Sunday, December 17, 2006


I hope I’m not violating copyright by quoting an eBay description of VKB No. 47. You’ll have to hurry; it closes this afternoon. The current bid is only £40.51:

“This excellent magazine has been well used, and shows it’s age. Sadly the front and back covers are missing (I have not listed the patterns affected by this), the back and front pages are detached and have tears, creases and old sellotape marks down the spine. The centre six pages are loose, but although ‘dog-eared’, the rest of the magazine is in really quite good condition.”

I feel good. That “it’s” was not my idea, either; I’m quoting.

Calcutta Cup Sweater

Julie, I cannot thank you enough for those two references. I spent a bit of time with them yesterday, and got out Woolgathering 72. I really feel I’m making progress.

Meg, in both her sweaters, begins the pattern which is going to run down the sleeves, at the armholes. So she can set her pattern appropriately and doesn’t have to worry about splitting it. Feitelson’s “Ballasound Cropped Jumper”, however, is the real McCoy as far as the Prince of Wales joke is concerned. I had to struggle with her instructions (not because they are not clear, but because I am not good at visualizing knitting when it isn’t in my hands).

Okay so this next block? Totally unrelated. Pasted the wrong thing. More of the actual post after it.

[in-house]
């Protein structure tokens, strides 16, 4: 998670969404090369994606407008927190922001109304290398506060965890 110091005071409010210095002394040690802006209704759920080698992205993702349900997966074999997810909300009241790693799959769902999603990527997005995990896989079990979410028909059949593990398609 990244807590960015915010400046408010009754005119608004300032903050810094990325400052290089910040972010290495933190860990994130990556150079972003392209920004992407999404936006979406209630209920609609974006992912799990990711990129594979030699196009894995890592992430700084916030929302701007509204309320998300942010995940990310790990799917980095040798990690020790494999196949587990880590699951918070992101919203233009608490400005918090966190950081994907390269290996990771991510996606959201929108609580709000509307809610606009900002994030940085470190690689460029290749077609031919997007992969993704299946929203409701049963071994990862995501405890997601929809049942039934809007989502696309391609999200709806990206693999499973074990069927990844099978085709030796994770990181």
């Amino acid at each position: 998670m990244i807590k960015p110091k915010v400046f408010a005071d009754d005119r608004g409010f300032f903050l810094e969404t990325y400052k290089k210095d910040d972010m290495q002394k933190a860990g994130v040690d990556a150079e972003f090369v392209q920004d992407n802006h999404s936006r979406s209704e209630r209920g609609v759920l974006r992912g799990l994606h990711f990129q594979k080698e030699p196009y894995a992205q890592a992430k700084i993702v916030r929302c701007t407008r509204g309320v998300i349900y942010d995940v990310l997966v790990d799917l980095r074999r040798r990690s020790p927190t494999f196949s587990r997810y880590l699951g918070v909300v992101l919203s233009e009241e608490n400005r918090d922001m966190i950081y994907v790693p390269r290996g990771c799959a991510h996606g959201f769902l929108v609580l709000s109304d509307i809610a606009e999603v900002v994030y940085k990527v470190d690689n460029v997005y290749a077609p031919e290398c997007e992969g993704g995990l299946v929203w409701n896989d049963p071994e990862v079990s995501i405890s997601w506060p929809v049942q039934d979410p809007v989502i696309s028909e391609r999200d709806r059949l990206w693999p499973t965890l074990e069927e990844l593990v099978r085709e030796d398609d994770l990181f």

I’ve learned two things. She breaks the yarn when she gets to the armholes – so that henceforth the end-of-round new-colour join can come in the middle of one of the armhole steeks. Maybe everybody does that. I hadn’t thought of it.

And she leaves the pattern’s centre stitch behind on a holder at each side, below the centre of the new steek. It will eventually become a “seam stitch” for the sleeve. That's why the yarn has to be broken, I think.

For some reason already forgotten, I have elected to begin each round with the stitch before the centre stitch of the pattern. But I could leave three stitches behind, and I think I probably will.

Both Meg and Feitelson say to join the sleeve one row in, and to match the pattern stitch by stitch as you pick it up, not to try to pick up in the pattern for the next round. That baffled me for a while, but there is a photograph in Woolgathering which makes it clear. Meg says she used to pick up in “the next sequential round”, but now does it this way, implying a fair amount of experience in this sort of thing.

I had been sort of thinking of leaving a whole pattern repeat behind at the armhole, so that the sleeve would be set in. But I think I realized yesterday that that’s absolutely pointless in this situation, since the whole thing is going to flow as if cut from one piece of cloth.


There’s more to say, about the Fair Isle, and about Lorna’s and Jenny’s comments yesterday, but I’ve gone on long enough and a busy day looms. I’ve made all those beds, and dusted a bit, and at least it looks as if we’re expecting someone. The plan is for my husband and me to go back to Strathardle tomorrow, the Beijing Mileses to follow a day later when we’ve got the place warmed up. Once he gets there, James will wi-fi us up to the ears again, and I ought to be able to report in at least occasionally.

In case not, and in case I fail to turn up here tomorrow, Happy Winter Solstice everybody! We made it!

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